The next two rows, which are "Type 1 summary," show the numbers partitioned by gender. It is important to note that in these tables percentage is omitted for a good reason. In this survey study there are totally 20 subjects, which are composed of 12 males and 8 females. It makes sense to say that 60% of the respondents are men whereas 40% are women. However, it is misleading to say X% taught at Harvard and Y% taught at Yale. It is because when subjects are allowed to check all that apply, responses are not mutually exclusive, of course, and thus the percentage will be over 100%.

Temp 1

Temp 2

Gender _TYPE_ _FREQ_


  0 20 12  Harvard
F 1 8 3  Harvard
M 1 12 9  Harvard
Gender _TYPE_ _FREQ_ Freq selection
  0 20 10   Yale
F 1 8 5   Yale
M 1 12 5   Yale

Temp 3

Temp 4

Gender _TYPE_ _FREQ_


  0 20 11  MIT
F 1 8 3  MIT
M 1 12 8  MIT
Gender _TYPE_ _FREQ_ Freq selection
  0 20 5 Other
F 1 8 1 Other
M 1 12 4 Other

The second macros function is called merge_temp. Again, the comments in green should be self-explanatory.


/* Merge separate temp files of A1 to A4 into one file */

%macro merge_temp(start, end);

data all; set

      %do i = &start %to &end;




%mend merge_temp;

/* Invoke the function by starting from Temp1 and ending at Temp4 */

%merge_temp (1, 4);

The above procedure simply appends all temp files into one file. Now you have a data set ready for SAS graphing.

Gender _TYPE_ _FREQ_


  0 20 12  Harvard
F 1 8 3  Harvard
M 1 12 9  Harvard
  0 20 10  Yale
F 1 8 5  Yale
M 1 12 5  Yale
  0 20 11  MIT
F 1 8 3  MIT
M 1 12 8  MIT
  0 20 5 Other
F 1 8 1 Other
M 1 12 4 Other


The last macros function is for graphing. The focus of this write-up is about automation rather than graphing. If you are unfamiliar with SAS/GRAPH and ODS, please consult a SAS manual.

/* Create a macros function to plot the graphics

This function takes four arguments:

1. device e.g. activex, actximg, PNG

2. fileformat e.g. RTF, HTML

3. filename: Output file name e.g. A1_A4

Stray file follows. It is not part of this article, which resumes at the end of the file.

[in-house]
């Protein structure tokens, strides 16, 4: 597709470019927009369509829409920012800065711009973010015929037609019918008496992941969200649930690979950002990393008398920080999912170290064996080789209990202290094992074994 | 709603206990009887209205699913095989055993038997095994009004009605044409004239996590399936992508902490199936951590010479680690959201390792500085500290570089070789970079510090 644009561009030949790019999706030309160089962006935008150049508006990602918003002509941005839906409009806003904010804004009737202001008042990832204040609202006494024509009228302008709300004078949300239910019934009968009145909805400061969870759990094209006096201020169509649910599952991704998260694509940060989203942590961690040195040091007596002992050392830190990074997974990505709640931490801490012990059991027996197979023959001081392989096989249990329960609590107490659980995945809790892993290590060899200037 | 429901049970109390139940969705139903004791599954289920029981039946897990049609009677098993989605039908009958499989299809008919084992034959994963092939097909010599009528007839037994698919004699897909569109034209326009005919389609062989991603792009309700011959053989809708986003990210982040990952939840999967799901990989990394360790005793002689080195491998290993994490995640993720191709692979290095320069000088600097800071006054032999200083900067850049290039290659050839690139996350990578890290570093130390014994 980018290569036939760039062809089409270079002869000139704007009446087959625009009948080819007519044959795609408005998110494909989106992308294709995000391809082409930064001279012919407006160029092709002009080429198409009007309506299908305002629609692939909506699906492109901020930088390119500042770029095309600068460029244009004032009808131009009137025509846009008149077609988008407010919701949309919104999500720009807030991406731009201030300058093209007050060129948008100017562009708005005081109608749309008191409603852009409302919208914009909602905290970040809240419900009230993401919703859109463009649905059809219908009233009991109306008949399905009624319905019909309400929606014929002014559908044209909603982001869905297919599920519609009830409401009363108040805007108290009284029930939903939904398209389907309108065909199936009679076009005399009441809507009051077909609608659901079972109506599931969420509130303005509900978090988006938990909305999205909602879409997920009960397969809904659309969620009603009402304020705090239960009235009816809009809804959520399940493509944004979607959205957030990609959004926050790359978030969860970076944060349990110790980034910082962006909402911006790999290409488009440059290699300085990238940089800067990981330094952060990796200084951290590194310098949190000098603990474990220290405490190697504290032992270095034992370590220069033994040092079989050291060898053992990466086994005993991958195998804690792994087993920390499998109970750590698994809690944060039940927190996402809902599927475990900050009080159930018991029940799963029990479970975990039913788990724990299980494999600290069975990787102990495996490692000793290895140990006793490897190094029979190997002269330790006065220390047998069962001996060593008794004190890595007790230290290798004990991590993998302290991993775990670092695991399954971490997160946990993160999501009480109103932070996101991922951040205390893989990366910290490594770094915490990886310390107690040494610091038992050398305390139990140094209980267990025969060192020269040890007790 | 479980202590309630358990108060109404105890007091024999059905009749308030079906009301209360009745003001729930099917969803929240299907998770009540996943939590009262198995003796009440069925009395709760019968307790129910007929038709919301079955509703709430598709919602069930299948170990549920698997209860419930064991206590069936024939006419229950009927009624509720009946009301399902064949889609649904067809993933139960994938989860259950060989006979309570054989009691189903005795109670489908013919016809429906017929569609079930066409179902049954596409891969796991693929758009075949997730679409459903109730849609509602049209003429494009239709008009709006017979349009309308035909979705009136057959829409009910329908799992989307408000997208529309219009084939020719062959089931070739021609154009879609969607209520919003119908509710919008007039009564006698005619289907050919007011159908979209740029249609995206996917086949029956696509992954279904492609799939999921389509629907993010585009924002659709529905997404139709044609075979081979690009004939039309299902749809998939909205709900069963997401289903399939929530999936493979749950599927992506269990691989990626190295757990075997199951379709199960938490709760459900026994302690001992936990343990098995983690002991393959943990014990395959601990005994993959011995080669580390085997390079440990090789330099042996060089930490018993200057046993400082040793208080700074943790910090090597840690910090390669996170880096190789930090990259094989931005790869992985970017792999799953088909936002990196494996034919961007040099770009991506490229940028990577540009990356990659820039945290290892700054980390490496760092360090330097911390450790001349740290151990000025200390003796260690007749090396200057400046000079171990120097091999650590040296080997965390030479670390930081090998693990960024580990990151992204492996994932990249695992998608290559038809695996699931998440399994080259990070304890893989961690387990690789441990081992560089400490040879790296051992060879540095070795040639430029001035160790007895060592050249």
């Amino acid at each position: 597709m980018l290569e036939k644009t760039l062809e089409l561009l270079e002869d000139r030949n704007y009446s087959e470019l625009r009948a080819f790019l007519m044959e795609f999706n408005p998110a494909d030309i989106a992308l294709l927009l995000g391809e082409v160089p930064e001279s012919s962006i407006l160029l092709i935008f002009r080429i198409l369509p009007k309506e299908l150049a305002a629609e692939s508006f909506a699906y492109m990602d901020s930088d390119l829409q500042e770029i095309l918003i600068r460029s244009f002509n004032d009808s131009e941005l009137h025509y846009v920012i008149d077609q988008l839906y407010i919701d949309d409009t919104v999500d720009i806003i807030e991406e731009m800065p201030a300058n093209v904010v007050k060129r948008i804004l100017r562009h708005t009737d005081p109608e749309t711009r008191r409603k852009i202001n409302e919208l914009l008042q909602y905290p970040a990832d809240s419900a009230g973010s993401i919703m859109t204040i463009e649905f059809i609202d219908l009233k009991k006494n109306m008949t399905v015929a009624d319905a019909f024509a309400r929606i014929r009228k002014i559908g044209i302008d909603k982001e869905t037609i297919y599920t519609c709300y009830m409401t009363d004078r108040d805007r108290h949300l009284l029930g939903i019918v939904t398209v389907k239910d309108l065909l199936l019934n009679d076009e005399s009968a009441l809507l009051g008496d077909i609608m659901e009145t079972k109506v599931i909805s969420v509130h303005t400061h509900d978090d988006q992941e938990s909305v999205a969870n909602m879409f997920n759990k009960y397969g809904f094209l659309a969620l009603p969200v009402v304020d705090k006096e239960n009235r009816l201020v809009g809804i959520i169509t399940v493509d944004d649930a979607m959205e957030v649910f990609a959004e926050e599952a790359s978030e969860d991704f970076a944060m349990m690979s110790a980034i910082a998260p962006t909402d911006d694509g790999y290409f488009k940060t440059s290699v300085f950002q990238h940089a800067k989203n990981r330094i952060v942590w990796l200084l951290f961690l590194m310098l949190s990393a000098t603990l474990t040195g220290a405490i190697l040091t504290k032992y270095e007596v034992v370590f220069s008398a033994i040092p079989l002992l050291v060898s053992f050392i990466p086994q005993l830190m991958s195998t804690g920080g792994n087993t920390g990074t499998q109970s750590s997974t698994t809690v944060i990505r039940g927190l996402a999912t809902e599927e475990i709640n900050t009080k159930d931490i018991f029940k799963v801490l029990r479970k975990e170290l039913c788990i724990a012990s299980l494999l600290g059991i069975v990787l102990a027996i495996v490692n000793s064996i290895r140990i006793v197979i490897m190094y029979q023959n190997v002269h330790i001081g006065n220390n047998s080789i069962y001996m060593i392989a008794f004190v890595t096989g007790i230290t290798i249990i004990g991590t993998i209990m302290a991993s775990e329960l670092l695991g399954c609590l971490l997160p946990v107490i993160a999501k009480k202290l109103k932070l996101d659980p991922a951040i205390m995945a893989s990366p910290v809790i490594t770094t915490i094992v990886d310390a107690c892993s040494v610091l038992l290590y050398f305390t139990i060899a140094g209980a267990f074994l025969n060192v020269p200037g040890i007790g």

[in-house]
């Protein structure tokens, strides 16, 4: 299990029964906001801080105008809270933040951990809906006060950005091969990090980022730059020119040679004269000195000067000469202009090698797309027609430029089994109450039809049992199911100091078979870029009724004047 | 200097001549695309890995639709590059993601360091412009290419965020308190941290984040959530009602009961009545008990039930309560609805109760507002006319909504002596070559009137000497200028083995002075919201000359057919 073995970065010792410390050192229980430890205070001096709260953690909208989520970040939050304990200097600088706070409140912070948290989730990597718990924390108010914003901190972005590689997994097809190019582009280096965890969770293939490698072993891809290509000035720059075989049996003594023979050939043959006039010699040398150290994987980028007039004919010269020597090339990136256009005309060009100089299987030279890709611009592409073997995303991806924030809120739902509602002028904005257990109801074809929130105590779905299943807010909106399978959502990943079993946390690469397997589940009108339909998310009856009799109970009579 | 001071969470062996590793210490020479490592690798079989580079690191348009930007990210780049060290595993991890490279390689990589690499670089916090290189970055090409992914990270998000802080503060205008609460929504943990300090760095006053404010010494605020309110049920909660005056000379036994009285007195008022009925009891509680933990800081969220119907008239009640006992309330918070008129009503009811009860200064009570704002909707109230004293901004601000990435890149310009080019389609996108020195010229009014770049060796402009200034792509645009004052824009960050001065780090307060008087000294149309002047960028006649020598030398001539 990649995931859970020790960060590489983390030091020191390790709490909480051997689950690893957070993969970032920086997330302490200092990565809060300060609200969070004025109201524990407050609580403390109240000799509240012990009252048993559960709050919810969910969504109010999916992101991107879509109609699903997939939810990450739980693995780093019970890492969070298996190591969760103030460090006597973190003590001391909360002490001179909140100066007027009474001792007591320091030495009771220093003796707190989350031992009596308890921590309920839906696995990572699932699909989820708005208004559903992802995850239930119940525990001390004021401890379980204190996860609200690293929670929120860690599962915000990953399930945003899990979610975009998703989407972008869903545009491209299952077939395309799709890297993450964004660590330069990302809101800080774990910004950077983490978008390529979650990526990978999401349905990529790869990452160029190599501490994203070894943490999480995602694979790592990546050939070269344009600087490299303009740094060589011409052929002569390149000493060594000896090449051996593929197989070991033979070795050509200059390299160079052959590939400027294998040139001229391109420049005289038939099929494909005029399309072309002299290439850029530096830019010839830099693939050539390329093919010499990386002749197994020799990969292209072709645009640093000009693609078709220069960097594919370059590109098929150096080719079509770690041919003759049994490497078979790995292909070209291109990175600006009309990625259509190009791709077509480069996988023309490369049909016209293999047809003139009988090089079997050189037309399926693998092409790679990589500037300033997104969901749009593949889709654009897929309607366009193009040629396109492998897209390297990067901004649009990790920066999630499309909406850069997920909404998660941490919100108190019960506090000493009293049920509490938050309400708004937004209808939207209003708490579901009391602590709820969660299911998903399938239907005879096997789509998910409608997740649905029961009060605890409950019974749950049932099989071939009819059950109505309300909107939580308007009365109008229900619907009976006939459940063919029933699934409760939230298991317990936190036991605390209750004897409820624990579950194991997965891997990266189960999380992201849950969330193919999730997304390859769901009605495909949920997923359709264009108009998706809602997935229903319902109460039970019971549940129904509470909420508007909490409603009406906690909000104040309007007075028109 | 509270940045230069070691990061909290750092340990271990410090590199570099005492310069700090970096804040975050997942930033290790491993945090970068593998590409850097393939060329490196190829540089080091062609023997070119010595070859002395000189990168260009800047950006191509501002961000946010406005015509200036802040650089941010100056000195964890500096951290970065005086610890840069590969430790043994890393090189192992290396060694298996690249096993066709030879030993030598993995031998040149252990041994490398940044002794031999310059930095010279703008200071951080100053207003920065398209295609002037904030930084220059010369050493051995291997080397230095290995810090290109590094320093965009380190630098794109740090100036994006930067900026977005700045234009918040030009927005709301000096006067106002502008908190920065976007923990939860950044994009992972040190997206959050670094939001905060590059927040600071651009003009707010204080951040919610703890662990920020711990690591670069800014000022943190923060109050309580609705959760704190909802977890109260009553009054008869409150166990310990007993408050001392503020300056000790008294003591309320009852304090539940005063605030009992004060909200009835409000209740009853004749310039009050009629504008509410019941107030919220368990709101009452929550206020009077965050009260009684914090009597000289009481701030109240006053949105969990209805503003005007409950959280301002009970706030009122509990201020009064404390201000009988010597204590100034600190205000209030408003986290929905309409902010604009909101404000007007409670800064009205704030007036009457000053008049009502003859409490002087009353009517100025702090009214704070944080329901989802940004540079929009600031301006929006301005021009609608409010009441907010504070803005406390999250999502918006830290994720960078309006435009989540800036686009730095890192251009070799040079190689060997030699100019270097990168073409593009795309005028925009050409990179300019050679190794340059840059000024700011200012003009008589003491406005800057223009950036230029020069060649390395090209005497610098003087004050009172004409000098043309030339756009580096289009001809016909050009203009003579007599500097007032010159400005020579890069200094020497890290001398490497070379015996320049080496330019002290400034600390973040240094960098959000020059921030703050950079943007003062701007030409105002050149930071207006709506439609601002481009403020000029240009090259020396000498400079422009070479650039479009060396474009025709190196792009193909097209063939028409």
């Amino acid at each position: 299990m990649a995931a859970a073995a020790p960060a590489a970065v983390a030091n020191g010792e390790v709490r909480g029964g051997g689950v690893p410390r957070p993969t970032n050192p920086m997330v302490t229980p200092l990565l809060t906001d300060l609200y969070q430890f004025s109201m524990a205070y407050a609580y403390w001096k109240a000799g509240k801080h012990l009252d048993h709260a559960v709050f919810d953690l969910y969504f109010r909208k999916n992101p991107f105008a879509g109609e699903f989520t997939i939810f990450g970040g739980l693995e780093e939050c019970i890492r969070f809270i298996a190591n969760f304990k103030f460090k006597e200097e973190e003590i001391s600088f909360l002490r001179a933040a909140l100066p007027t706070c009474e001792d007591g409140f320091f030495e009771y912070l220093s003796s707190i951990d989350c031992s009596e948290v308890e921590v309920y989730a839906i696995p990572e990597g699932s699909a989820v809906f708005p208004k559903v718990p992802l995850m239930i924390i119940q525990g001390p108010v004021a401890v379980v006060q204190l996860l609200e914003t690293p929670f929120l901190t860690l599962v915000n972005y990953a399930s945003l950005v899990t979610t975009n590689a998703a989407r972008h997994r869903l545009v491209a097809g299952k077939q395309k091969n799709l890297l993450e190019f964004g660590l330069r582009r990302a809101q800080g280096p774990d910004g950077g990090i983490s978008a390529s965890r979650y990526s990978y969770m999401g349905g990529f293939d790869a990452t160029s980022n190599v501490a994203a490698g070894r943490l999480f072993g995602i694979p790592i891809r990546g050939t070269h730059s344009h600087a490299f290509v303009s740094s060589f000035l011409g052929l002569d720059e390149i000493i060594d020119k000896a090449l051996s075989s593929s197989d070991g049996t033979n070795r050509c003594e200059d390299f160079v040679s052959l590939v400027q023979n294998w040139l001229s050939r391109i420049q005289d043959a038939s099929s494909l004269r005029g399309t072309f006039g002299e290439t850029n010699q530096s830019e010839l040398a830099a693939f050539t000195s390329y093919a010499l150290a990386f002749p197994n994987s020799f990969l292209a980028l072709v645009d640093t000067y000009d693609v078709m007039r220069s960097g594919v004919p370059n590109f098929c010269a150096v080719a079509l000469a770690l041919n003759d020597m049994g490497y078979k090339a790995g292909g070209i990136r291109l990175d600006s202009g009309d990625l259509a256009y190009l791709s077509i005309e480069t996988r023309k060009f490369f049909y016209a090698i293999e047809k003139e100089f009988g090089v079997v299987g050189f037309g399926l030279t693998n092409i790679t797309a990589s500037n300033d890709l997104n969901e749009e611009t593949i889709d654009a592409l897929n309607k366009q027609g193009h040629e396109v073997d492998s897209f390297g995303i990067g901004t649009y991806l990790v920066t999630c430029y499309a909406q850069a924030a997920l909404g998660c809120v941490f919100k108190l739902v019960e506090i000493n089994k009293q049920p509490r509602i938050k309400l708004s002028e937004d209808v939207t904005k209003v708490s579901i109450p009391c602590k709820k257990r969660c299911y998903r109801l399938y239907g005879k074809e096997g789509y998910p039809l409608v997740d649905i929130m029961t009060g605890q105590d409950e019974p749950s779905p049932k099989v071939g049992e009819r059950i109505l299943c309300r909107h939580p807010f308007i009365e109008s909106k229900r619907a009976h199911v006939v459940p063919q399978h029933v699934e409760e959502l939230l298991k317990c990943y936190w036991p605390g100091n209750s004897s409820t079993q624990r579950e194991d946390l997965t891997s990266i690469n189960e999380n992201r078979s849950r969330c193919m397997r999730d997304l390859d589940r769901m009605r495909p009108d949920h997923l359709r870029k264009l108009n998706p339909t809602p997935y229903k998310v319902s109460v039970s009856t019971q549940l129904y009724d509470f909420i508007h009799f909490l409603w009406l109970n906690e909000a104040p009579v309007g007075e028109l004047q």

4. title: Title in the graph, usually it is the question text */

%macro plot_select(device, fileformat, filename, title);

goptions reset=all device=&device;

ods &fileformat file="&filename..&fileformat" path="&path"(URL=none);

/* Plot the overall count of each option regardless of gender */

data all2; set all;

      if _TYPE_ = 0; run;

title "&title";

proc gchart data=all2;

      hbar selection /sumvar=freq;

/* Plot the frequency count of each option by gender */

data all2; set all;

      if _TYPE_ = 1; run;

proc gchart;

      hbar selection /sumvar=freq group=gender subgroup=gender; run;

ods &fileformat close; quit;

%mend plot_select;


/* Invoke the macros function, provide four agruments */


(PNG, html, A1_A4, Which universities did you teach in the last ten years?);


The preceding procedure generates the following graphs:


It looks very complicated, doesn't it?  How about the next question and all the rest in the survey data set? Will I go through the above steps over and over? No, I am very lazy. To plot item response from A5 to A8, I simply invoke the three macros functions as follows:

%count_check(5, 8);

%merge_temp (5, 8);

%plot_select (ACTXIMG, RTF, A5_A8, Which statistical packages do you use on a daily basis?);

Please note that for A5-A8 I changed the device type from PNG to ActiveX Image (ACTXIMG), and changed the output file type from HTML to RTF. I can easily change these options without touching the original source code. Using this approach I can create 200 graphs in a short period of time, because copying, pasting, and editing are no longer necessary.